“Finally, brothers and sisters, whatever is true, whatever is noble, whatever is right, whatever is pure, whatever is lovely, whatever is admirable—if anything is excellent or praiseworthy—think about such things.”
“Keep your tongue from evil, and your lips from telling lies.”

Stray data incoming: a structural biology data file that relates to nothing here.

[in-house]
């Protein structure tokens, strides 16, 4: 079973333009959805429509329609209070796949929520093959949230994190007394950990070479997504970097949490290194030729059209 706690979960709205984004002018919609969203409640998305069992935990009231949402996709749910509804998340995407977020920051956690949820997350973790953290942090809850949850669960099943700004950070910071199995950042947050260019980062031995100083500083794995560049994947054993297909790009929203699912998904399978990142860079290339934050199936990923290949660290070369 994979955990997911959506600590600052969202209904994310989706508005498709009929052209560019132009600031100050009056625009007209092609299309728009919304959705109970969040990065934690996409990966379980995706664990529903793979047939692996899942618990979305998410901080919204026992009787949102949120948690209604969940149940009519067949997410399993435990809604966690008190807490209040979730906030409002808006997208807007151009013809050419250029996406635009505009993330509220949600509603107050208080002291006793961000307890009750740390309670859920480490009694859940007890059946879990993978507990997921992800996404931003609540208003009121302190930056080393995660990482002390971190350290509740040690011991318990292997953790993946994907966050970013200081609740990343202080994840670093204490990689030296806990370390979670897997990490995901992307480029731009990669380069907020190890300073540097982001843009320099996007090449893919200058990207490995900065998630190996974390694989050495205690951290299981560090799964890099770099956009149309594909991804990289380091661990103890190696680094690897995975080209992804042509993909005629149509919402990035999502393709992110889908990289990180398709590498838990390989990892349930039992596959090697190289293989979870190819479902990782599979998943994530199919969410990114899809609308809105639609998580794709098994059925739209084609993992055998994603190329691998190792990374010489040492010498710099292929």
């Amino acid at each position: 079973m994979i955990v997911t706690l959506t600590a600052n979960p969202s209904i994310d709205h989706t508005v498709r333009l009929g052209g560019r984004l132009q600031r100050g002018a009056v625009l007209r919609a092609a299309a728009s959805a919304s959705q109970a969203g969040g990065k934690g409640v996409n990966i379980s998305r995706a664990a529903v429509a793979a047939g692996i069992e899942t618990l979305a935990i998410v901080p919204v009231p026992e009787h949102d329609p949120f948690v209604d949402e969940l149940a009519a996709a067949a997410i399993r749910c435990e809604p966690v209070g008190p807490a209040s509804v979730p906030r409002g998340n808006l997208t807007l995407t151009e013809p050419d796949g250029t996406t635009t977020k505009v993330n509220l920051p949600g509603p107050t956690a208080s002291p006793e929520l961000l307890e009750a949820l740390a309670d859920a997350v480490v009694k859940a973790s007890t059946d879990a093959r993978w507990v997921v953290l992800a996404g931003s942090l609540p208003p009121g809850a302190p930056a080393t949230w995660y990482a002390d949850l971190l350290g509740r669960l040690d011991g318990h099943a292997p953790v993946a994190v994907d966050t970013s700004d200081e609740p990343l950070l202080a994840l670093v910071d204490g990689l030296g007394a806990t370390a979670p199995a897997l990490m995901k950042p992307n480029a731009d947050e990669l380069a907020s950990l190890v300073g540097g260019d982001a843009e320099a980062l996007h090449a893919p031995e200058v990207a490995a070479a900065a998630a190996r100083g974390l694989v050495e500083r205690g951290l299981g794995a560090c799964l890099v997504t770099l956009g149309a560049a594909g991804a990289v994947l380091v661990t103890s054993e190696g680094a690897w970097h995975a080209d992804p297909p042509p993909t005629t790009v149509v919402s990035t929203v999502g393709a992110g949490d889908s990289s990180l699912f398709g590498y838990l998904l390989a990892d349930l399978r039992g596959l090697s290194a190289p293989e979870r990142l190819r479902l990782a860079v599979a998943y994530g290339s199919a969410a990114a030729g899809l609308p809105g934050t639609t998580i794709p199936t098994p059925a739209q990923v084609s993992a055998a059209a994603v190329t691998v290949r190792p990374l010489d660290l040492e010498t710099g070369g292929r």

When the initial wave of concern over COVID-19 began for our clinic system a few short weeks ago, there seemed no end to the things that needed to be done. We had to rapidly prepare to protect our staff and patients by minimizing transmission risk and eliminating fomites, go through all of our processes with a fine toothed comb and revise or rewrite a fair number, and innovate and implement novel ways to deliver high quality primary care under circumstances where it was no longer safe for our patients to sit in a crowded waiting room as they wait to see their primary care Physician, or even pass each other in the hallways on the way to the lab or radiology. This all in addition to learning how to work-up and treat the virus itself. During those first few weeks many of us worked until the wee hours of the morning each night and through the weekends, all the while continuing to see patients, return phone calls, and refill medications. But as these systems have been put into place and fine-tuned, and as the physical distancing and other epidemiology measures on a community level have effectively limited the spread of the virus in our area, life has thankfully slowed somewhat again. Many of us that do hospital work are waiting to see whether more doctors will be needed to cover shifts, or if the shelter-in-place orders and distancing measures will be enough to avoid a true, overwhelming surge. In the meantime we read and stay up to date, we see our patients via telemedicine or in outdoor COVID-19 clinics and work hard to make sure they don’t fall through the cracks, and we prepare, personally and professionally, for worst-case scenarios. Throughout all of this we have each continued to ask ourselves what our next responsibility is as Physicians in the midst of this pandemic.